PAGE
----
The “it depends” answer probably brings up within you a sense of insecurity. It’s so unpredictable and full of unknowns – which can be very scary – especially when it’s your business, and your livelihood is banking on your success.

There’s nothing that I can say to prevent you from being anxious about your new venture. You have a unique journey ahead of you. A journey that will be unlike any before you, and there’s probably not going to be one like it after you.

In spite of all the uncertainty, I will help you by giving you real numbers and timeframes, along with special considerations that will help you to formulate realistic expectations for your own business.

Before we get to specifics, I want to share with you how the business of therapy can be different from other types of businesses. As private practice therapists we have certain ethical guidelines we must follow, which can have an impact on the way that we market to our potential clients.

There is also some lingering stigma related to mental health treatment which can sometimes prevent more open discussions related to therapy (although the stigma has significantly decreased in the recent past).

Related to this topic of how the business of therapy is different, I was thinking about all the times that I have been walking around in public and strangers come up to me to compliment my tattoos and ask who the artist is. I happily tell them that it’s Kimi Leger at Sacred Lotus Tattoo here in Asheville, North Carolina, and I highly recommend her to anyone who will listen. What great marketing! It’s like you have a live business card walking around.

However, this doesn’t happen to me in my private practice. People are not coming up to my happily coupled clients on the street asking, “Who is the therapist that helped you to have such an amazing relationship?” All jokes aside, although the stigma around mental health treatment is decreasing, therapy still isn’t something that typically comes up in a conversation with strangers. And it’s not something that is as visible as a tattoo. Although the results of therapy are amazing, they are often subtle.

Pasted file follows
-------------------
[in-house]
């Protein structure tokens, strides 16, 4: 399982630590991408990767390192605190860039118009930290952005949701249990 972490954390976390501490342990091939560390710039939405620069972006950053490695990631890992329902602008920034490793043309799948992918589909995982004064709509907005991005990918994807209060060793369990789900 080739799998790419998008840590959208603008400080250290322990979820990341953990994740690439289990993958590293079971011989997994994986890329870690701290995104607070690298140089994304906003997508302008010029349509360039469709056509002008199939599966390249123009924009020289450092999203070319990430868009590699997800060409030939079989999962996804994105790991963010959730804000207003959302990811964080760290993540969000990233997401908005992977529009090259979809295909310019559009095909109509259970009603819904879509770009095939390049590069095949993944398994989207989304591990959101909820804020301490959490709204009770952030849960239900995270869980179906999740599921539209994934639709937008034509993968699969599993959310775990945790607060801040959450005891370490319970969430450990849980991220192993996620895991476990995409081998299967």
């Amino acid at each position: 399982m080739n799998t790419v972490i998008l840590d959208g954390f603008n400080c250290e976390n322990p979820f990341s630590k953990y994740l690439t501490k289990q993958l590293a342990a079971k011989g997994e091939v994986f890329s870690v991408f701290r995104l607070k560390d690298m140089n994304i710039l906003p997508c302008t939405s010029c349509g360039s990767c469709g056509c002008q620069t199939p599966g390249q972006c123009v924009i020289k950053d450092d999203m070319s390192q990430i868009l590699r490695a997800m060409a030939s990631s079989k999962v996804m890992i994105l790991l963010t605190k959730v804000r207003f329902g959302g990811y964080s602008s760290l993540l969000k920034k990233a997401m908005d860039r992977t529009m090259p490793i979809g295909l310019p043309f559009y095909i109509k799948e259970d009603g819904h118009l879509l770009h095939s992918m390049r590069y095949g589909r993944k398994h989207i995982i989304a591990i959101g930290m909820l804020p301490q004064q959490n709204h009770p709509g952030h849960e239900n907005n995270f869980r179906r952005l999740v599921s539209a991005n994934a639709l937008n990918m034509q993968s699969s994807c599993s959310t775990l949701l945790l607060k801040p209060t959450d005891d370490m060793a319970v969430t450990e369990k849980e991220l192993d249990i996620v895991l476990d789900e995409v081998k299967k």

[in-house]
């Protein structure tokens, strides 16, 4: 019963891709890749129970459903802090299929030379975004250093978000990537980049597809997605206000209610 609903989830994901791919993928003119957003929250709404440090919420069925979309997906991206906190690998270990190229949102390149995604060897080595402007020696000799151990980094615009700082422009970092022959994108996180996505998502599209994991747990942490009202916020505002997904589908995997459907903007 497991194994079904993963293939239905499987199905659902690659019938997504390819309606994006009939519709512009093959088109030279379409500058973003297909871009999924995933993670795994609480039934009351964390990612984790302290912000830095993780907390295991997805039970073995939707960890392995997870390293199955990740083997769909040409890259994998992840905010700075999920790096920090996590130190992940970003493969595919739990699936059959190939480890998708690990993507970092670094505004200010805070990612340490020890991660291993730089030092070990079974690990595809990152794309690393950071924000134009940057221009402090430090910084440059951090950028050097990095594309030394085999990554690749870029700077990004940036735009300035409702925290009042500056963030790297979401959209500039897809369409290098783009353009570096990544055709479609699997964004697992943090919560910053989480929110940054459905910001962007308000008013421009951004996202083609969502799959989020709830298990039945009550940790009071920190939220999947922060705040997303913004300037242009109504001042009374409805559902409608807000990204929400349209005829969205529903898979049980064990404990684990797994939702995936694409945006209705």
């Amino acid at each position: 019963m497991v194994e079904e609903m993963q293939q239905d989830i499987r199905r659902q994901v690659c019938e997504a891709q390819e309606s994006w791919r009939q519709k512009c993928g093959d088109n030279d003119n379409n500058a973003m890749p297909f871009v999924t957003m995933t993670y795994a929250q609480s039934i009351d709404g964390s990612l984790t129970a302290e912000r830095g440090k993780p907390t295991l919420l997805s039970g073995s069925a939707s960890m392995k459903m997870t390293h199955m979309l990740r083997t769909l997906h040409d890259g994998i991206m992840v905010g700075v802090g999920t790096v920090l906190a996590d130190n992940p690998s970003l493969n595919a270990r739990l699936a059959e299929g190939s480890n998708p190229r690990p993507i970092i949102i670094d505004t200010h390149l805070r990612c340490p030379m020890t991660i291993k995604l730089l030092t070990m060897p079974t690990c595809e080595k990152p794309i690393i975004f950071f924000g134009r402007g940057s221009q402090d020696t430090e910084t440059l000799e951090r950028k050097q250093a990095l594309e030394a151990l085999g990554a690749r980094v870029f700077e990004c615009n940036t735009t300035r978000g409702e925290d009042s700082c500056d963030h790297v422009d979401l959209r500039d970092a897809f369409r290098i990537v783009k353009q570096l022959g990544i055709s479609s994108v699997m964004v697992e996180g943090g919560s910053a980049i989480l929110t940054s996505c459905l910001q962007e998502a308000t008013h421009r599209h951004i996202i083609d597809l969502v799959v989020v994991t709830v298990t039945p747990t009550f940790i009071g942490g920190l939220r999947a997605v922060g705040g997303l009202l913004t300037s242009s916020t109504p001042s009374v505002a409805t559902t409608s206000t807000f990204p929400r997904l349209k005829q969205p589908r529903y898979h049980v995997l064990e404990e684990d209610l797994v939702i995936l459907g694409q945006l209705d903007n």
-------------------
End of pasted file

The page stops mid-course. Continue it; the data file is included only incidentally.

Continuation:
I’m sure you are ready for some timeframes, so I’m going to dig in now. Any time that I offer timeframes or numbers, I always say “don’t quote me on this.” There’s a reason for that. Everyone’s situation is different, and there are too many factors to even begin considering to get a “normal” timeframe or estimate for anything private practice related.

Variables may include area, availability, specialty, insurance, private pay, expenses, training, approach, quality of website, strength of online profile, office location, social media presence, advertising, amount of networking, skills as a clinician, business know how, marketing strategy, and a million other things.

With that being said, here are some numbers and timeframes. Don’t quote me on this, but I’ve heard consistently that businesses will often have a loss their first year, break even their second year, and begin to make a profit their third year. Remember that these are averages, and you may have an experience that falls outside of these timeframes.

Don’t quote me on this either, but I’ve heard consistently these timeframes related to building your practice. For insurance-based practices, many therapists report that it takes them 6 months to a year and a half to become consistently full. For private pay practices, many therapists report that it takes them a year and a half to 3 years to become consistently full.

There are always going to be outliers, so don’t put too much stock in these numbers and timeframes. Also, please take this information with a grain of salt. As I shared earlier, there are way too many variables to have any reliable data on building a private practice.

If you’re ahead of these time frames – good for you! You are either putting in the effort, or the stars aligned for you, or both! If you’re lagging behind these time frames, it may mean that you are doing everything you can to grow your private practice and there are factors that are just out of your control.